1.  The teacher re-introduces large water container to the class, reviewing the definitions of the terms float and sink.  Several objects that will not be used by the students are then introduced by the teacher, as the class collectively makes predictions as to whether it will sink or float.  She places the objects in the water to demonstrate the concept of sink and float.
  2. The teacher models procedure for experiment using a large chart-paper version of Activity Sheet #1:      1. Write name of object under “object” column  2. Make a prediction whether object will sink or float and circle it under the “prediction” column  3.  Place the object in the water.  4.  Record findings in “Try #1 Column” by writing the word “float” or “sink.”  5.  Repeat the process again and write findings in “Try #2 Column.”
  3. The teacher speaks to the class about appropriate placement of objects in the water and the importance of safety considerations.  The students are reminded that will not be able to participate if they are found splashing water purposefully or playing with the water in any way.  The students are also instructed to alert the teacher of any spills immediately, as to prevent any slip and fall accidents.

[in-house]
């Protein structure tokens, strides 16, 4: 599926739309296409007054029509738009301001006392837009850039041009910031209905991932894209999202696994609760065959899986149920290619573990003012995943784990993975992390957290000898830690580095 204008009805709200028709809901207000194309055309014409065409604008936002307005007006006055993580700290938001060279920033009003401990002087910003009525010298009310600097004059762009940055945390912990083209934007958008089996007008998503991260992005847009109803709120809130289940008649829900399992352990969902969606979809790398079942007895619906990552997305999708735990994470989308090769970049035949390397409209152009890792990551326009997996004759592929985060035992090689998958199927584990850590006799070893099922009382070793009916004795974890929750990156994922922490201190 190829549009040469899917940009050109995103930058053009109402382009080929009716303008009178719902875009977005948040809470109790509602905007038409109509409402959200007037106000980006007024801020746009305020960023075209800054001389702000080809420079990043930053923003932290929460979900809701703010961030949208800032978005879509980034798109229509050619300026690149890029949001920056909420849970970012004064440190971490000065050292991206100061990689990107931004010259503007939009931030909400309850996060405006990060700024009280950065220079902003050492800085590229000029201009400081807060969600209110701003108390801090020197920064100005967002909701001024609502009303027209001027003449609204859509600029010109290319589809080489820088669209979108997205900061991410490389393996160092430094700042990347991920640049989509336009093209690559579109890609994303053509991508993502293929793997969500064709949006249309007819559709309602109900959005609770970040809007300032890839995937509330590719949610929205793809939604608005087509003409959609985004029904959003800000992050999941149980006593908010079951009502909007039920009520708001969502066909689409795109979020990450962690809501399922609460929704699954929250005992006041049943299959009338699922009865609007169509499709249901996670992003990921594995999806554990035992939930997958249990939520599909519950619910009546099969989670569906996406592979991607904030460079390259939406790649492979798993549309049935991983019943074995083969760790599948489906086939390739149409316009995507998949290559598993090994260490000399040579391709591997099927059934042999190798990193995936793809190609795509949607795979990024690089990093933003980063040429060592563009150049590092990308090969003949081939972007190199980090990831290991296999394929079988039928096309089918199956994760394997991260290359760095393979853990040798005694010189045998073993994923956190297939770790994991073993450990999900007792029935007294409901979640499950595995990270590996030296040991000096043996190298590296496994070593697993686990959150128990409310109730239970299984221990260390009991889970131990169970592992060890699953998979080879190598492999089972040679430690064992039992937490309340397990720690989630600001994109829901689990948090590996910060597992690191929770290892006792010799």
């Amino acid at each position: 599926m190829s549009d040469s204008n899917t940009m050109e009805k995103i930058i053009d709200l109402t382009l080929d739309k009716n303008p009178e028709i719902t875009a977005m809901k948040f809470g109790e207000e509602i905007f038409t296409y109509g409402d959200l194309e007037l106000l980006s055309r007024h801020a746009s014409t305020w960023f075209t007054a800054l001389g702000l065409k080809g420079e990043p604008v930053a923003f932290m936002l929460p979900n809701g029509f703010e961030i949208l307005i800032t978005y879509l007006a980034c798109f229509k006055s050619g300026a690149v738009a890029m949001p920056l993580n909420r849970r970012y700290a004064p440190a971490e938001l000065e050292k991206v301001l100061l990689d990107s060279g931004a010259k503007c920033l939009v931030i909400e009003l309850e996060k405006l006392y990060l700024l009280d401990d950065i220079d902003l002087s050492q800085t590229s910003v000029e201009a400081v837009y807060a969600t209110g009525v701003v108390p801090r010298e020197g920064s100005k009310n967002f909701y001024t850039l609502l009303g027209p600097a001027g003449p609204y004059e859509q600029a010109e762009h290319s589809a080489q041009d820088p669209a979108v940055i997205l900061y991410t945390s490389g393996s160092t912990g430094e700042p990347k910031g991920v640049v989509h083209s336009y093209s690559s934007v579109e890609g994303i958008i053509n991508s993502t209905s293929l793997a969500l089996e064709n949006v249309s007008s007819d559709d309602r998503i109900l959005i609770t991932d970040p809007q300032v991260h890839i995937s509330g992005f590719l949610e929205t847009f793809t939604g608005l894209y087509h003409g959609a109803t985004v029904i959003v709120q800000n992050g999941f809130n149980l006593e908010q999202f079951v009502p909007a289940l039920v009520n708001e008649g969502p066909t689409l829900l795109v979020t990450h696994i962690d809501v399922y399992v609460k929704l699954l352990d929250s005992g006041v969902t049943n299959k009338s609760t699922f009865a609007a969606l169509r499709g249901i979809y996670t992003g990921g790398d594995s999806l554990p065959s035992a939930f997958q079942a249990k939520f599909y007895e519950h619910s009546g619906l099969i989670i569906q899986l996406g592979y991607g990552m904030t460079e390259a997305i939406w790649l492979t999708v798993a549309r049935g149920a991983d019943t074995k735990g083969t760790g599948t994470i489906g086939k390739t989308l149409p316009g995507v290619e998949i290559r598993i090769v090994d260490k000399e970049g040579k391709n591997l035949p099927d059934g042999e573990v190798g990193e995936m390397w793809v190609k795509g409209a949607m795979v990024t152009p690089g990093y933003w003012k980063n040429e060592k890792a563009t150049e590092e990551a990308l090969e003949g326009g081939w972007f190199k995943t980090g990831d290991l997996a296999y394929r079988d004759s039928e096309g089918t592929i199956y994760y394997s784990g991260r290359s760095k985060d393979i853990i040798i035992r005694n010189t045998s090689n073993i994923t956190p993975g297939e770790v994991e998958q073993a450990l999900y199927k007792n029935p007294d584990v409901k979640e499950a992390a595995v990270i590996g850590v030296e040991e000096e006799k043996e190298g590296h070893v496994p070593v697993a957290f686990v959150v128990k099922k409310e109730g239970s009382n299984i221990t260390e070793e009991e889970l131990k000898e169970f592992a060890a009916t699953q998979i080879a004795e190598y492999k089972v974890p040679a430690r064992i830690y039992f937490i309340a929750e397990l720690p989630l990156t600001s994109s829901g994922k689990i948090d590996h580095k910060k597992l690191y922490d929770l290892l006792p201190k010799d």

4. The teacher splits the class into several groups by disseminating index cards to the class.  The cards indicate groupings by color, while also assigning students to a specific role within the group.
  5. The group member who is designated as the materials manager comes to the front of the room in order to obtain the materials necessary for the experiment.    
  6. The teacher checks for understanding by asking students within groups where the answers will go, how many trials to complete, etc.
  7. The students begin working within their small groups, testing and recording data, as the teacher circulates throughout the room checking for understanding and offering assistance.    

Medial Summary

The teacher asks the following questions while the students are working in order to summarize understanding:

  1.  What does it mean if the object is on top of the water?
  2. What does it mean if the object goes to the bottom of the water?
  3. What does it mean to float?
  4. What does it mean to sink?

What is a prediction?